Steve Jobs’ lasting legacy is a simple, yet powerful question.
The Apple co-founder passed away, Oct. 5, 2011 after a long battle with pancreatic cancer and many inquisitive minds want to know more about the legendary technological genius.
The world has said all that there is to say about Steve Jobs, his legacy, his influence over the 21st century, his private life, his public life, his creative genius, his drive for perfection, his desire for beauty — and so much more.
The world is mourning something bigger than a man. They are feeling the loss of something far greater than a creative genius who created touchscreen tech gadgets. They are grieving the loss of a mentor who, through the many attributes I mentioned, reached into our personal life and told us, we were capable of greatness. We believed him, because he showed us it was possible.
In a world where apathy and mediocrity rule at unprecedented levels, and ugliness abounds, Steve Jobs led a team of passionate creatives on a quest to leave a dent in the world. He invited us all on that quest, not once but twice. The world, and arguably even Steve himself, wasn’t fully ready to take that journey the first time. After a season of learning and growing, Steve was able to lead a charge on the gates of the status quo and burn them down. He did so patiently, and with purpose.
My personal career as a computer web developer and a graphic designer actually was inspired the moment I heard a Macintosh SE chime on boot up in 1988. The moment I fell in love with a piece of Macintosh silicon was when I was using DOS for graphic design. As if that wasn’t hell. My sister-in-law had just received her Macintosh LCIII. When she hit the power button it chimed, and then spoke words to me. “Welcome to Macintosh”.
Remembering that I’ll be dead soon is the most important tool I’ve ever encountered to help me make the big choices in life. Because almost everything – all external expectations, all pride, all fear of embarrassment or failure – these things just fall away in the face of death, leaving only what is truly important. —Steve Jobs
Like an indigenous person from a faraway nation seeing fire for the first time, I saw the human potential behind technology. The potential to transform the interface between humans and technology. Star Trek imagined it. Apple delivered it to us. The rest of us.
I swore off cell phones as an example of the worst piece of technology ever created by suits in a corporate office. They built devices based on power meetings with sales manager and geek engineers. The only user manual that mattered, was the Annual Report. Cell phones and their carriers had one goal. Make a profit. Consumer experience be damned. Ring tones were the height of the consumer customization experience —that, only after you figured out the maze of menus that could lead to bipolar disorder.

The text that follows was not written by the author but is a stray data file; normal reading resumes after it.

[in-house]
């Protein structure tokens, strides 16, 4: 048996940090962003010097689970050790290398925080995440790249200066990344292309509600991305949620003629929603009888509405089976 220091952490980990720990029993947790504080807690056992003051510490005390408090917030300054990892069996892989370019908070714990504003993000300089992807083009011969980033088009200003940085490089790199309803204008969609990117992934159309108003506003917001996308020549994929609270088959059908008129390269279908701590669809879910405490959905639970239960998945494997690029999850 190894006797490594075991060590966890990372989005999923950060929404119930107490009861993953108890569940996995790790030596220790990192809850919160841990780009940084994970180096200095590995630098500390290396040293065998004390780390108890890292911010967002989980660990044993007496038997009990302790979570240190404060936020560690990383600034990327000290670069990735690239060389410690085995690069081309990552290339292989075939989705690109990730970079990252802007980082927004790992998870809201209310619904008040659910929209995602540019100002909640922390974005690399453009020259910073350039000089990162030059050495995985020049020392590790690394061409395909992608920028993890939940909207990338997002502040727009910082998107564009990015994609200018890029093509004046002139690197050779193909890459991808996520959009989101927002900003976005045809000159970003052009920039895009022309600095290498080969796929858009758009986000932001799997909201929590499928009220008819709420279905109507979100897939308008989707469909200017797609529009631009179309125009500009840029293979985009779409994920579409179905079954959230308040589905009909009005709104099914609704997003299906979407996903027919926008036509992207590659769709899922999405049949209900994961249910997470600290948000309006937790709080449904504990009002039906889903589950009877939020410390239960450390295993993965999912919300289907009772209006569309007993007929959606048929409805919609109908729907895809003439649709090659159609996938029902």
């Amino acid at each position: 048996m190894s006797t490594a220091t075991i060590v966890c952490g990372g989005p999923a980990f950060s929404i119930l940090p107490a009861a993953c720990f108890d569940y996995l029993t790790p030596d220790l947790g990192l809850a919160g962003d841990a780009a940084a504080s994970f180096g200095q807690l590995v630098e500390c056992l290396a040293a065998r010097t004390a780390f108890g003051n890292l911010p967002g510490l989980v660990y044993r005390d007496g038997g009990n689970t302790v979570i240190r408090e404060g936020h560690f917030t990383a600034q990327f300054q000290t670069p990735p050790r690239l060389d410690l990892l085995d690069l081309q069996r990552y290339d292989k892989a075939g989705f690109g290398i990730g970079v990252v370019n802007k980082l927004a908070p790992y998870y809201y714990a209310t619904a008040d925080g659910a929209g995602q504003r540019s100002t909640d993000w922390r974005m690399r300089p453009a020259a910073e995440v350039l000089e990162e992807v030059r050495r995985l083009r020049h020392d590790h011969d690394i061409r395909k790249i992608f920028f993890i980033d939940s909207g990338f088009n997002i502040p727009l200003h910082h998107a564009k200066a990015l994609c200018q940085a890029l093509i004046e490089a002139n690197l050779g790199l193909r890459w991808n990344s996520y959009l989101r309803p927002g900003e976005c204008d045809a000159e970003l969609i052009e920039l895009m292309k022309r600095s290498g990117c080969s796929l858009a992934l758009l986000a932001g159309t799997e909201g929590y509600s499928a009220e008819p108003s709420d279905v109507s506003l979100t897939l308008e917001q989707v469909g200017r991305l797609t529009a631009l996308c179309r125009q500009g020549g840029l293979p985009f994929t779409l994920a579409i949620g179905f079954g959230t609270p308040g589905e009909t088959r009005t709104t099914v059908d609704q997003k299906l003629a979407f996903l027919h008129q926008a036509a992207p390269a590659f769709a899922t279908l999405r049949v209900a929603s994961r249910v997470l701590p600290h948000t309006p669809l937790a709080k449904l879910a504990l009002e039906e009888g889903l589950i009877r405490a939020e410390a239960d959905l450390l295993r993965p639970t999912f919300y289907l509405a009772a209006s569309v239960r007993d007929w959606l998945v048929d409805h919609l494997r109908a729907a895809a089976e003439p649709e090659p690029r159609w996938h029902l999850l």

I am sure a focus group told the cellular carriers all they need to know.
Steve Jobs told the profiteering technology barons to step aside and think different about their customers. None listened.
Then Apple found an open ear with AT&T. Steve asked them if would they consider a different way to use a cell phone. One that put the consumer to the front of the line. AT&T cautiously, but smartly, stepped aside and allowed Steve and Apple to introduce a whole new business technology paradigm.
An iPod, a phone, an internet mobile communicator… these are NOT three separate devices! And we are calling it iPhone! Today Apple is going to reinvent the phone. And here it is. —Steve Jobs
When the iPhone was released, it made no sense to the rank-and-file. But, a small minority of the rest of us, upon seeing the iPhone said simply, “of course, that’s how a cell phone is supposed to work”. Steve answered questions we never knew how to ask. Yet, when we saw his answer, the questions not only made sense, the answers seemed to be glimpses into our own imagination. How had Steve been able to rightly guess what we would all want so accurately, so many times?
Steve understood human nature. He understood our innate desire for beauty, symmetry and purpose. People don’t buy technology specifications. We buy the opportunity to express ourselves. By getting technology out of our way, Steve brought us to the forefront. He showed us we can be different; that we can change the world. In fact, he gave us the tools that are helping many to do just that.
In the end, Steve Jobs’ lasting legacy is a question. Will we dare to make a ding in the universe?
Heartwarming photo of Steve Jobs with his wife Laurene Powell
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A general dissolution of principles and manners will more surely overthrow the liberties of America than the whole force of the common enemy. While the people are virtuous they cannot be subdued; but when once they lose their virtue then will be ready to surrender their liberties to the first external or internal invader.
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